Lest you think that my adventures around Chianti only involve wine-drinking, let me tell you another story, which will probably not change your mind. While my husband Bob was still in town, we decided that the family should visit one of Tuscan Travel Group’s villas and spend the day exploring the Chianti region.
Casa Storica is a sprawling historic estate located right in the heart of Chianti, on the way from Florence to Siena, not far from San Gimignano. Between the main villa and 3 other buildings, it can house up to 32 people. An individual unit can also be rented to a group as small as a honeymooning couple.
This is one of those places where you check in and never want to leave. The grounds are stunning and the buildings are maintained and decorated with taste and obvious affection by the family that owns and has owned the property since the 17th century.
Prominently displayed in the view from Casa Storica, and within walking distance, is the medieval fortress-enclosed town of Monteriggioni. We ventured into town for a quick cappuccino and ended up staying longer to walk around amongst the tiny, charming shops.
Though we were tempted to stay for lunch, we decided to press on deeper into the rolling hills in search of a particular restaurant recommended highly by Tuscan Travel Group’s friend and blog contributor, Giovanni Nivino. When Mr. Nivino starts to talk about restaurants and wineries in the Chianti region, it’s time to stop and listen. From decades of travel to the region, lovingly seeking out the best family-owned places at the end of the most unassuming dirt roads, he is truly a Tuscan wine and food expert. On this day, we went to a place good enough to have been named one of his favorite lunch spots in all of Italy.
Badia a Coltibuono is a little church / restaurant / cooking school / winery perched atop a hill outside of the town of Gaiole in Chianti. The drive there, through lovely, is a little windy and confusing. Just when we thought we were hopelessly lost, we arrived. The restaurant is so charming and has such lovely views, it took our breath away. Bob and I put ourselves in the chef’s hands by ordering the tasting menu with wine pairings. Everything, from the beef tartare appetizer to the rich chocolate cake, was amazing. And while I would not initially think of this as the right place to bring your kids, the servers were extremely helpful in guiding us to the best kid-friendly menu options. There was even a small onsite playground, which entertained the kids while we meandered through a leisurely lunch. We loved it so much that we asked Mr. Nivino for more suggestions of his favorite Chianti restaurants.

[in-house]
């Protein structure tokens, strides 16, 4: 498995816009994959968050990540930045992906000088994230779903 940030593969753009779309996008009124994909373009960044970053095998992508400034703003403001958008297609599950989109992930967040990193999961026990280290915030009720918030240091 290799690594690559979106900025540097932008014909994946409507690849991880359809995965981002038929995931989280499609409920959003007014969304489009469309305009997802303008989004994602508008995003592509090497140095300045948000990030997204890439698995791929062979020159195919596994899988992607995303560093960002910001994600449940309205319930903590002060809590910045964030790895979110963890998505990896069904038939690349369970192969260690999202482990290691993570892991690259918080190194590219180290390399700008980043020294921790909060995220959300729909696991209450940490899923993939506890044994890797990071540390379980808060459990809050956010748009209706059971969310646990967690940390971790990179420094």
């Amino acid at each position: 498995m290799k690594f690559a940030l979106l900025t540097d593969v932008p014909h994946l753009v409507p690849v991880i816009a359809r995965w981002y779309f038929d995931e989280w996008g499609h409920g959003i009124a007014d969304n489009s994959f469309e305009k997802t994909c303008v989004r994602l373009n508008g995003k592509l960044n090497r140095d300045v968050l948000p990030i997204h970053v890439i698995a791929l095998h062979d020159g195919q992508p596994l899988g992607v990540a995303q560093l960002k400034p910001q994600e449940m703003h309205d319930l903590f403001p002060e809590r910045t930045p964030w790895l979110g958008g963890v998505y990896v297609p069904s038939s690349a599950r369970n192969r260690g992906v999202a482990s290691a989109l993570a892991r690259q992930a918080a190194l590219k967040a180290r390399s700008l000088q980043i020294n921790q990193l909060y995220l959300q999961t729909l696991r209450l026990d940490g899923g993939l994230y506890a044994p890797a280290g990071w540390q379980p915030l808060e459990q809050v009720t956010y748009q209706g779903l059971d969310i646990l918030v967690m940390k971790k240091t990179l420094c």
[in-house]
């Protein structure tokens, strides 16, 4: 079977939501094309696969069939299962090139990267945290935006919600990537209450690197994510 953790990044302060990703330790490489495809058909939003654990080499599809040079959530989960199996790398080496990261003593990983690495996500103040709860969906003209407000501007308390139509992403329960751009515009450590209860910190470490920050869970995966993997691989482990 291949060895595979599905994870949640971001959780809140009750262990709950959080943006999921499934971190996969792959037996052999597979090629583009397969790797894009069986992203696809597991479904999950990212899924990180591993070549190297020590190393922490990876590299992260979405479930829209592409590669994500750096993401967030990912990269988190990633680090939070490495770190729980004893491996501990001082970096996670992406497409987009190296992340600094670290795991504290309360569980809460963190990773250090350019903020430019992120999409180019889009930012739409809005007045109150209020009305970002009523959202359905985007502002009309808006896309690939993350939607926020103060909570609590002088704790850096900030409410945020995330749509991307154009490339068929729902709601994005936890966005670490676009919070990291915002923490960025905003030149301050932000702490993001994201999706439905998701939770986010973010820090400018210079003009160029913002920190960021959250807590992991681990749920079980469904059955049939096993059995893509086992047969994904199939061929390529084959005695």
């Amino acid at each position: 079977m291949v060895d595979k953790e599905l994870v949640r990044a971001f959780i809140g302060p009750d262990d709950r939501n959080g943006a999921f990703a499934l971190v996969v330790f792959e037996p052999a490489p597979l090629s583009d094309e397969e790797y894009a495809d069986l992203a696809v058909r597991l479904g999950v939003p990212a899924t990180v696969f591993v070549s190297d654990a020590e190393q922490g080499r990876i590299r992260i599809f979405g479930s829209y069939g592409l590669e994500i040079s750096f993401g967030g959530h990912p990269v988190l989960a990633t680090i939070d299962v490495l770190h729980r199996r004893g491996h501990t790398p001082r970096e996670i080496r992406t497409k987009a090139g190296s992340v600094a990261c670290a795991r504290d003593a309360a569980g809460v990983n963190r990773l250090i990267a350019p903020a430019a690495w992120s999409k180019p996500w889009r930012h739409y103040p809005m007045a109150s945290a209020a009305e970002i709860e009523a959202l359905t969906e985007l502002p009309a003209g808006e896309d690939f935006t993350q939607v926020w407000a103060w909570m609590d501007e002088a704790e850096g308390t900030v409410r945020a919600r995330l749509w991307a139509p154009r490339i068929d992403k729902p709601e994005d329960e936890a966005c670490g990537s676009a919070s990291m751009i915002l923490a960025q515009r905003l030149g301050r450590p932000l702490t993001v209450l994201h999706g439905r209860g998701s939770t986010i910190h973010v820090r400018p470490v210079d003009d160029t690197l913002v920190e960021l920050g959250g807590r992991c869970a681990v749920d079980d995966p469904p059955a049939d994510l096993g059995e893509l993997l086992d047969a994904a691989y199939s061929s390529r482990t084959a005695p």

Though Tuscany covers thousands of square miles of central Italy, the Chianti region is quintessential Tuscany. It may be due to the fact that it is easy to get to with a flight into the small Florence airport. Or it may be that the wines are so predictably tasty, even the simple “table red” ordered in a neighborhood restaurant does not fail to delight. It may be the idyllic scenery, amazing non-fussy food and welcoming people. I’ll have to give this some more thought. But for now, if you’ll excuse me, my wine holder-necklace seems to be empty.